That was the spirit young people like John Lewis brought that day. That was the spirit that they carried with them like a torch back to their cities and their neighborhoods, that steady flame of conscience and courage that would sustain them through the campaigns to come, through boycotts and voter registration drives and smaller marches, far from the spotlight, through the loss of four little girls in Birmingham, the carnage of Edmund Pettus Bridge and the agony of Dallas, California, Memphis. Through setbacks and heartbreaks and gnawing doubt, that flame of justice flickered and never died.

And because they kept marching, America changed. Because they marched, the civil rights law was passed. Because they marched, the voting rights law was signed. Because they marched, doors of opportunity and education swung open so their daughters and sons could finally imagine a life for themselves beyond washing somebody else's laundry or shining somebody else's shoes. (Applause.) Because they marched, city councils changed and state legislatures changed and Congress changed and, yes, eventually the White House changed. (Cheers, applause.)

Because they marched, America became more free and more fair, not just for African-Americans but for women and Latinos, Asians and Native Americans, for Catholics, Jews and Muslims, for gays, for Americans with disabilities.

America changed for you and for me.

And the entire world drew strength from that example, whether it be young people who watched from the other side of an Iron Curtain and would eventually tear down that wall, or the young people inside South Africa who would eventually end the scourge of apartheid. (Applause.) Those are the victories they won, with iron wills and hope in their hearts. That is the transformation that they wrought with each step of their well-worn shoes. That's the depth that I and millions of Americans owe those maids, those laborers, those porters, those secretaries -- folks who could have run a company, maybe, if they had ever had a chance; those white students who put themselves in harm's way even though they didn't have to -- (applause) -- those Japanese- Americans who recalled their own interment, those Jewish Americans who had survived the Holocaust, people who could have given up and given in but kept on keeping on, knowing that weeping may endure for a night, but joy cometh in the morning -- (cheers, applause) -- on the battlefield of justice, men and women without rank or wealth or title or fame would liberate us all, in ways that our children now take for granted as people of all colors and creeds live together and learn together and walk together, and fight alongside one another and love one another, and judge one another by the content of our character in this greatest nation on Earth.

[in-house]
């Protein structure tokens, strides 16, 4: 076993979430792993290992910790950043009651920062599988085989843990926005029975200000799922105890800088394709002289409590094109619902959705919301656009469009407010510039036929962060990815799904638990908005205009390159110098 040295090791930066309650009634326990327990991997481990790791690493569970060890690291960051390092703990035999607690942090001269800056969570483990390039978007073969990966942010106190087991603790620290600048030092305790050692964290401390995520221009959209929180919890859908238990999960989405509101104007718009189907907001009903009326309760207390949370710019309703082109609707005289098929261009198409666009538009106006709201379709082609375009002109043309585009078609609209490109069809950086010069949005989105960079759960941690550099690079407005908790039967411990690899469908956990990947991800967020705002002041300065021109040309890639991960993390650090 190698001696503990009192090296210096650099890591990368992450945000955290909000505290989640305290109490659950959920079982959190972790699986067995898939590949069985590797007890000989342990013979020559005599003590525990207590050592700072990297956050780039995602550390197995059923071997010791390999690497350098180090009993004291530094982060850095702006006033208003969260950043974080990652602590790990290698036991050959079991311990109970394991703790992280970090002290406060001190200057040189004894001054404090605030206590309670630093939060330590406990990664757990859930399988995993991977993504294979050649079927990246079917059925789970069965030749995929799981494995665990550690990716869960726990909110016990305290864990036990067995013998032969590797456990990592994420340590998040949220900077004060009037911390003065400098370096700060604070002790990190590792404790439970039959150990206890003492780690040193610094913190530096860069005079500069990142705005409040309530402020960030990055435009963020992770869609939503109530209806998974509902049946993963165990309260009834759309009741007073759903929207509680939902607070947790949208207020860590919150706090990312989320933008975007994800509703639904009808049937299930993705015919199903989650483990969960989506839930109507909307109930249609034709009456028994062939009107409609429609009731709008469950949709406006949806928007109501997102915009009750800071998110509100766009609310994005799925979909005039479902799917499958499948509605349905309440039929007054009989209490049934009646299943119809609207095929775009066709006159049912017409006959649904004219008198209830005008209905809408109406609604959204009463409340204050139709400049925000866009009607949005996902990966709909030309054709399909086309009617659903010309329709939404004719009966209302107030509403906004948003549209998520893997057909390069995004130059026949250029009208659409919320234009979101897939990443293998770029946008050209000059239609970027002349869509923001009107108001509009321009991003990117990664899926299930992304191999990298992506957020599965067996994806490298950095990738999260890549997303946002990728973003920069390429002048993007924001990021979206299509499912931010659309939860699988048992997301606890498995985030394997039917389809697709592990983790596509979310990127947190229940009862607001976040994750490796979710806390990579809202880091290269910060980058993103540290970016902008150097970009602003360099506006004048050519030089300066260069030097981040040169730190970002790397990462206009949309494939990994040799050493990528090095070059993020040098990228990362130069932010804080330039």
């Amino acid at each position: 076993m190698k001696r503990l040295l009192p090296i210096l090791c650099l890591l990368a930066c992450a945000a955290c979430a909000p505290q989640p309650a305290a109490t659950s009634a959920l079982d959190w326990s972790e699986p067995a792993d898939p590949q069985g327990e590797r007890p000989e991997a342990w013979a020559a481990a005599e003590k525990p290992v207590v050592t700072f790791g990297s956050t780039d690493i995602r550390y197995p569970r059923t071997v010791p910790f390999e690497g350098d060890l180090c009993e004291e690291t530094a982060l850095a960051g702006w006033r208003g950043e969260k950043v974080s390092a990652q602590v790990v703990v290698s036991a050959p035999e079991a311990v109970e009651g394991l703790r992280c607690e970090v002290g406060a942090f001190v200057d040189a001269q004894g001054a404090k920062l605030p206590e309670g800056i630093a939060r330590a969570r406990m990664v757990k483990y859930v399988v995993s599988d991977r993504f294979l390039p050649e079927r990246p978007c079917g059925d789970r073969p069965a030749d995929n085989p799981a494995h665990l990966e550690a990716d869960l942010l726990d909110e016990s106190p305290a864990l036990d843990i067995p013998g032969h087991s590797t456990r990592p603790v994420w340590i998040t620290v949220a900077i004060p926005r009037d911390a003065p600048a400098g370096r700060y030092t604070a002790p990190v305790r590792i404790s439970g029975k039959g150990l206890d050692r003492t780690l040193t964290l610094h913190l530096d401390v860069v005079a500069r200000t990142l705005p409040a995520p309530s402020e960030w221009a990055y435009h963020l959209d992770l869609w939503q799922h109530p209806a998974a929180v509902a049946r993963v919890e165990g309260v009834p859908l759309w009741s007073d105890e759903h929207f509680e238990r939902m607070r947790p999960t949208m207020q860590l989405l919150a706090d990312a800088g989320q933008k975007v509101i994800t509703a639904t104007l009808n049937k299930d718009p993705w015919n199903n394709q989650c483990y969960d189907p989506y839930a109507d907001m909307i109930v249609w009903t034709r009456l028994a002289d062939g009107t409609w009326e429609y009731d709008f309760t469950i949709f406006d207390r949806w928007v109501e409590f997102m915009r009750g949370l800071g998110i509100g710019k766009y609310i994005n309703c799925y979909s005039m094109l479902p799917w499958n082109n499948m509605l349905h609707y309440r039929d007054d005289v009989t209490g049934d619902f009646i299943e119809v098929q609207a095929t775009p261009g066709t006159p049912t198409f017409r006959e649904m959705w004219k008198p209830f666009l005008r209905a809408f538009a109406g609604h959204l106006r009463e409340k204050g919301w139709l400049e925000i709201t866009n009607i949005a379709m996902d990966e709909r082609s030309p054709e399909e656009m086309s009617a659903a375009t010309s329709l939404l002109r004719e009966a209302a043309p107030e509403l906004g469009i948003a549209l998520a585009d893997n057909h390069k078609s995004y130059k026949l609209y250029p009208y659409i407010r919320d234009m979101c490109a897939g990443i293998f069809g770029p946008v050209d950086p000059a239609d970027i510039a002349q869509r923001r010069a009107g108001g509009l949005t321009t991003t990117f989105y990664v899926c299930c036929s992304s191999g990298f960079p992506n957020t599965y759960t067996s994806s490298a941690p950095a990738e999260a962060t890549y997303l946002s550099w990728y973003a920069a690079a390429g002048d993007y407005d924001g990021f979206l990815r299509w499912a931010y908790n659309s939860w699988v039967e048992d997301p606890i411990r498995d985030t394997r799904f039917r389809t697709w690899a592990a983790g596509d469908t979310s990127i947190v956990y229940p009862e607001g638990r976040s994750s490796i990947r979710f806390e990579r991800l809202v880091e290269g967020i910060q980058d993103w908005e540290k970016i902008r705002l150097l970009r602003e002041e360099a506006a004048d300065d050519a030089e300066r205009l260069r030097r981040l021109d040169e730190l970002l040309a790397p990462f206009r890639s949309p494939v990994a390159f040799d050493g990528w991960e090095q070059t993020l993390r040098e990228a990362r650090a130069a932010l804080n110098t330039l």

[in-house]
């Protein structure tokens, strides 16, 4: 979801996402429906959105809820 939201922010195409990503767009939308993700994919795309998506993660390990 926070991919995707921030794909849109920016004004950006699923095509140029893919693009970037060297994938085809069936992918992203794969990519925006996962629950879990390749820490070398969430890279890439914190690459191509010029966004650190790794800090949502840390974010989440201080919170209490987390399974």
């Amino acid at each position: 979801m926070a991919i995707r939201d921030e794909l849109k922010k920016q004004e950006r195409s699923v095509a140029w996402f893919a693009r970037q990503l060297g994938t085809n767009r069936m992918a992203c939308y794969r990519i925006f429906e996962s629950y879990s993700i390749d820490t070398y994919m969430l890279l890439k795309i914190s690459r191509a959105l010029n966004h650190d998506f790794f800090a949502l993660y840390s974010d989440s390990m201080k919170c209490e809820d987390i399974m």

To dismiss the magnitude of this progress, to suggest, as some sometimes do, that little has changed -- that dishonors the courage and the sacrifice of those who paid the price to march in those years. (Applause.) Medgar Evers, James Chaney, Andrew Goodman, Michael Schwerner, Martin Luther King Jr., they did not die in vain. (Applause.) Their victory was great.

But we would dishonor those heroes as well to suggest that the work of this nation is somehow complete. The arc of the moral universe may bend towards justice, but it doesn't bend on its own. To secure the gains this country has made requires constant vigilance, not complacency. Whether it's by challenging those who erect new barriers to the vote or ensuring that the scales of justice work equally for all in the criminal justice system and not simply a pipeline from underfunded schools to overcrowded jails -- (applause) -- it requires vigilance.

(Cheers, applause.)

And we'll suffer the occasional setback. But we will win these fights. This country has changed too much. (Applause.) People of good will, regardless of party, are too plentiful for those with ill will to change history's currents. (Applause.)

In some ways, though, the securing of civil rights, voting rights, the eradication of legalized discrimination -- the very significance of these victories may have obscured a second goal of the march, for the men and women who gathered 50 years ago were not there in search of some abstract idea. They were there seeking jobs as well as justice -- (applause) -- not just the absence of oppression but the presence of economic opportunity. For what does it profit a man, Dr. King would ask, to sit at an integrated lunch counter if he can't afford the meal?

This idea that -- that one's liberty is linked to one's livelihood, that the pursuit of happiness requires the dignity of work, the skills to find work, decent pay, some measure of material security -- this idea was not new.

Lincoln himself understood the Declaration of Independence in such terms, as a promise that in due time, the weights should be lifted from the shoulders of all men and that all should have an equal chance.